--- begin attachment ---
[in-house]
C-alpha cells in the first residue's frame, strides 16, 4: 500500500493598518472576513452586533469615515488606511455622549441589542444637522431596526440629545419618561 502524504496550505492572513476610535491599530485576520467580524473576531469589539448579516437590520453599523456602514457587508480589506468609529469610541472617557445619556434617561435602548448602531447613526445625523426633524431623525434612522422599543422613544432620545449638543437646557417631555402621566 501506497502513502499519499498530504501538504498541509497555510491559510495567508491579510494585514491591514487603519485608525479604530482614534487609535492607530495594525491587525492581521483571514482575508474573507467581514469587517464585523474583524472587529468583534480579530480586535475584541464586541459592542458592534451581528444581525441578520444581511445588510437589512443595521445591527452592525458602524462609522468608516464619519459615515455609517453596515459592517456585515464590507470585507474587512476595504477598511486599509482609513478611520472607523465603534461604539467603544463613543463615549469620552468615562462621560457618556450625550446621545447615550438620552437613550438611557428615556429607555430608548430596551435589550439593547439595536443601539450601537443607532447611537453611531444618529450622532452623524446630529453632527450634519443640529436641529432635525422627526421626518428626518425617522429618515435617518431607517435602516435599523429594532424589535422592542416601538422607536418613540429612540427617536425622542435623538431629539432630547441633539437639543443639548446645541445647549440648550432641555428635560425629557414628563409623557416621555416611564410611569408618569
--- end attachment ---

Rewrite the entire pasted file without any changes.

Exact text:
[in-house]
C-alpha cells in the first residue's frame, strides 16, 4: 500500500493598518472576513452586533469615515488606511455622549441589542444637522431596526440629545419618561 502524504496550505492572513476610535491599530485576520467580524473576531469589539448579516437590520453599523456602514457587508480589506468609529469610541472617557445619556434617561435602548448602531447613526445625523426633524431623525434612522422599543422613544432620545449638543437646557417631555402621566 501506497502513502499519499498530504501538504498541509497555510491559510495567508491579510494585514491591514487603519485608525479604530482614534487609535492607530495594525491587525492581521483571514482575508474573507467581514469587517464585523474583524472587529468583534480579530480586535475584541464586541459592542458592534451581528444581525441578520444581511445588510437589512443595521445591527452592525458602524462609522468608516464619519459615515455609517453596515459592517456585515464590507470585507474587512476595504477598511486599509482609513478611520472607523465603534461604539467603544463613543463615549469620552468615562462621560457618556450625550446621545447615550438620552437613550438611557428615556429607555430608548430596551435589550439593547439595536443601539450601537443607532447611537453611531444618529450622532452623524446630529453632527450634519443640529436641529432635525422627526421626518428626518425617522429618515435617518431607517435602516435599523429594532424589535422592542416601538422607536418613540429612540427617536425622542435623538431629539432630547441633539437639543443639548446645541445647549440648550432641555428635560425629557414628563409623557416621555416611564410611569408618569